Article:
May 05, 2005
Congress Mulls Mandatory Security Breach Disclosure Law
Congress is discussing a national mandatory security breach notification law. In a minor surprise, at least one legislator, Rep. Oxley, is asking the right questions. He observes: “consumers may begin to ignore those notices as just that many more pieces of unsolicited junk mail.” That is absolutely correct! He also observed that only a small percentage of data breaches result in fraudulent activity. Also correct. He didn’t pick on the other major deficiency of the proposed laws, which is that the notifications are scary but consumers are powerless to do anything proactively to protect their interests. (Consumers can be vigilant in monitoring their financial activity, but they need to do this anyways). So the notifications stress out consumers but don't offer any solutions. Thus, the question is: what value does mandatory notification have? And what costs does it impose?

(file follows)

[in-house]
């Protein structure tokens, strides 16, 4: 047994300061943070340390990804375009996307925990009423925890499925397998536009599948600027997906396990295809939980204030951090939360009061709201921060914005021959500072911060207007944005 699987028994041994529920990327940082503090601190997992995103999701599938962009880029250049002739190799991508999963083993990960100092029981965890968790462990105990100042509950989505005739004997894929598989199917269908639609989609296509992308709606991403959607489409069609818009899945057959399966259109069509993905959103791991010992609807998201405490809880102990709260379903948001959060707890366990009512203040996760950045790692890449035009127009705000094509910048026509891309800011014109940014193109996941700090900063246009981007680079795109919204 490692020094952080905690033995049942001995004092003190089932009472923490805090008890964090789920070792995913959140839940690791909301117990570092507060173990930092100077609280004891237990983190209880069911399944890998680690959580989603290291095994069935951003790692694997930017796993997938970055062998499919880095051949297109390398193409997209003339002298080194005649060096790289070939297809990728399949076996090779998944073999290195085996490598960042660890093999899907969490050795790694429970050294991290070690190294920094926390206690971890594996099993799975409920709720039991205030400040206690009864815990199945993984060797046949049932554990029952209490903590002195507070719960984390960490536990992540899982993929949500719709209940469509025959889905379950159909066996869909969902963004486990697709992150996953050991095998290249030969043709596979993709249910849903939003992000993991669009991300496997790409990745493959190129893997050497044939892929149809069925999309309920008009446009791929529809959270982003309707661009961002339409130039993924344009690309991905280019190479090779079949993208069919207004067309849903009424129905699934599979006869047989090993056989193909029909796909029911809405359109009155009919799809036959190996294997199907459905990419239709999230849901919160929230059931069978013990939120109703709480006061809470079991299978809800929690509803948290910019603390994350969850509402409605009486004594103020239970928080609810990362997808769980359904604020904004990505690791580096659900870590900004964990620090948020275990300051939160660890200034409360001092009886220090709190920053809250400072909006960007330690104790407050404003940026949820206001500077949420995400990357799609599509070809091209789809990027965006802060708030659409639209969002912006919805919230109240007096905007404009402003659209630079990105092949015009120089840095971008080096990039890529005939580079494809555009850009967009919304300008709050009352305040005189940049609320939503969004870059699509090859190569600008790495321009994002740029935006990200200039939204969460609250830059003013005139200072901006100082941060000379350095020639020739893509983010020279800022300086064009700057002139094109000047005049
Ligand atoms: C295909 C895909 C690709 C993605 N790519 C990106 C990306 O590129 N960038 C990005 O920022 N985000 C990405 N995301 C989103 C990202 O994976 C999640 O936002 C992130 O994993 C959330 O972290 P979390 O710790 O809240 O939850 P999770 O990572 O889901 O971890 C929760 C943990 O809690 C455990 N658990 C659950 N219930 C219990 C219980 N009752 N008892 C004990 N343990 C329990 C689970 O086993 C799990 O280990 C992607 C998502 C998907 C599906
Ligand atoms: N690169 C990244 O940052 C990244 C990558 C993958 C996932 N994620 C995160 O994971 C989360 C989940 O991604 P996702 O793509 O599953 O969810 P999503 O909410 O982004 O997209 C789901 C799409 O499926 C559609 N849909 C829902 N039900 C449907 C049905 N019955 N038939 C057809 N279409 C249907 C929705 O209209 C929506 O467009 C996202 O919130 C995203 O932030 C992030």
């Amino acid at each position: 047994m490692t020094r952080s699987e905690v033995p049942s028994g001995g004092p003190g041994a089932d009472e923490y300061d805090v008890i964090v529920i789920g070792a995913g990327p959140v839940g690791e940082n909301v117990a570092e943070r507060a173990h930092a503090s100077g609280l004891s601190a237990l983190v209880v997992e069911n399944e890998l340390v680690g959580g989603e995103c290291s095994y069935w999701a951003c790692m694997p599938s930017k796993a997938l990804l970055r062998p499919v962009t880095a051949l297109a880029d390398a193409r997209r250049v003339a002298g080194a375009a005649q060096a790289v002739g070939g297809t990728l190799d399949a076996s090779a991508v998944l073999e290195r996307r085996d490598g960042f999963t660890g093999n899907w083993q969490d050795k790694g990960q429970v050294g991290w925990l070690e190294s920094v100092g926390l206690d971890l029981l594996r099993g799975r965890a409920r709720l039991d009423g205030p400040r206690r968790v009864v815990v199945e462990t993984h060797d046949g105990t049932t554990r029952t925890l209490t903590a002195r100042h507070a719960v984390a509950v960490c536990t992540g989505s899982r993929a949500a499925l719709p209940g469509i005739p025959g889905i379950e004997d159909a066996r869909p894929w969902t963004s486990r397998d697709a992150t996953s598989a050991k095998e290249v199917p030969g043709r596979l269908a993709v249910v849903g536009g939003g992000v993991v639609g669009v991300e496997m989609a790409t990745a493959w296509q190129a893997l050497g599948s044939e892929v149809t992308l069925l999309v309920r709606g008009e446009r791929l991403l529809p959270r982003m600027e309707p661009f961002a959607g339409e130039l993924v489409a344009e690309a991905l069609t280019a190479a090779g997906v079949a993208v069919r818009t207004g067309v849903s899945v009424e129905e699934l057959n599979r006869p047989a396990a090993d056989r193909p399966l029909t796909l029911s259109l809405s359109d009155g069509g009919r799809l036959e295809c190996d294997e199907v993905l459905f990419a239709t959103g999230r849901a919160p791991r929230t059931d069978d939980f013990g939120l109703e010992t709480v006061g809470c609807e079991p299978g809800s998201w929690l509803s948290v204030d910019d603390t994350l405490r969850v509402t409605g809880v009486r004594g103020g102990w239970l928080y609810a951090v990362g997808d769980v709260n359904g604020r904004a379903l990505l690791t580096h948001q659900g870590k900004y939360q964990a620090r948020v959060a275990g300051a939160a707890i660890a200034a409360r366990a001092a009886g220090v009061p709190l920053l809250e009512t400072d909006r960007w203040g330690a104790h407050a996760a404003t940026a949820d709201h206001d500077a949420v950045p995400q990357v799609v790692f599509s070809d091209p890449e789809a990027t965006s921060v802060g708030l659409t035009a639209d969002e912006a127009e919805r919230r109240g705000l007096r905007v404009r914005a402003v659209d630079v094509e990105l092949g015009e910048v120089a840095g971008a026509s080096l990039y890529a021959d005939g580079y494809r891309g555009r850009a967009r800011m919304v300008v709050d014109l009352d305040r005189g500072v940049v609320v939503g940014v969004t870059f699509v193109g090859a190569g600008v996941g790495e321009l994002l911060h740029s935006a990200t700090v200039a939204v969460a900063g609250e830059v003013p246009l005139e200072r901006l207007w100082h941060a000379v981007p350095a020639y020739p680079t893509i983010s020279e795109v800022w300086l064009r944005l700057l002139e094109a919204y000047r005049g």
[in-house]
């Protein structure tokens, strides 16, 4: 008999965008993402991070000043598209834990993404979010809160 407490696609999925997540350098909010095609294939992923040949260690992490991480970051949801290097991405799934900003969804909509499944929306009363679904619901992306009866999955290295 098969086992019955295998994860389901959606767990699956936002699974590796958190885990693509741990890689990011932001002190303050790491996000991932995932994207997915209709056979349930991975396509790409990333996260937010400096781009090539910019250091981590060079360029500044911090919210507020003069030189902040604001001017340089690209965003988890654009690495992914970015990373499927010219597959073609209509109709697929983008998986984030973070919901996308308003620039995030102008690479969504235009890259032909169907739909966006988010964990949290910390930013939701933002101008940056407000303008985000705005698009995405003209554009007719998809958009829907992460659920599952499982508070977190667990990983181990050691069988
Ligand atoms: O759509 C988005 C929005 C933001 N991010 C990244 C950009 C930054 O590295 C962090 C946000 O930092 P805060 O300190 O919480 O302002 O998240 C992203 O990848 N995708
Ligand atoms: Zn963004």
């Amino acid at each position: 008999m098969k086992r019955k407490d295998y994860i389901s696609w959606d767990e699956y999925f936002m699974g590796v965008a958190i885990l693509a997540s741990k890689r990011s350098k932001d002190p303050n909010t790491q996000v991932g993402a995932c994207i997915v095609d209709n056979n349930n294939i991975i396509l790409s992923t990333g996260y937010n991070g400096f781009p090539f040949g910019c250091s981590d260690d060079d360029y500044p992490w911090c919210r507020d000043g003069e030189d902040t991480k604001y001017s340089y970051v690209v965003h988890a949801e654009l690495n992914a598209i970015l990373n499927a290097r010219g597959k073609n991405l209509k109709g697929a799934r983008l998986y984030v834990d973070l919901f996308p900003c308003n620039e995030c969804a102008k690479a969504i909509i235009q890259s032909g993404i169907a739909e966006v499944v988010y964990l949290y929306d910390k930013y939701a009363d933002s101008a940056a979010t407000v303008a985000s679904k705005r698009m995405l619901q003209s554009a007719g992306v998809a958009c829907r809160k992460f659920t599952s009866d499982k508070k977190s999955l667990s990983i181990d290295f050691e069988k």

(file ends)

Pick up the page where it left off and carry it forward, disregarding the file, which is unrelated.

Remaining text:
Interestingly, a number of companies are lining up in favor of a mandatory disclosure law, including ChoicePoint and Bank of America, even though they could simply pledge voluntarily to make disclosures as appropriate. I assume these companies are in favor of a national law to preempt a state-level patchwork quilt of laws, or to forestall even more draconian laws.
Posted by Eric at May 5, 2005 02:38 PM | Privacy/Security
IP attorney Adam Rosi-Kessel has some intriguing ideas about why ChoicePoint might want regulation:
Posted by: slaniel at May 5, 2005 03:46 PM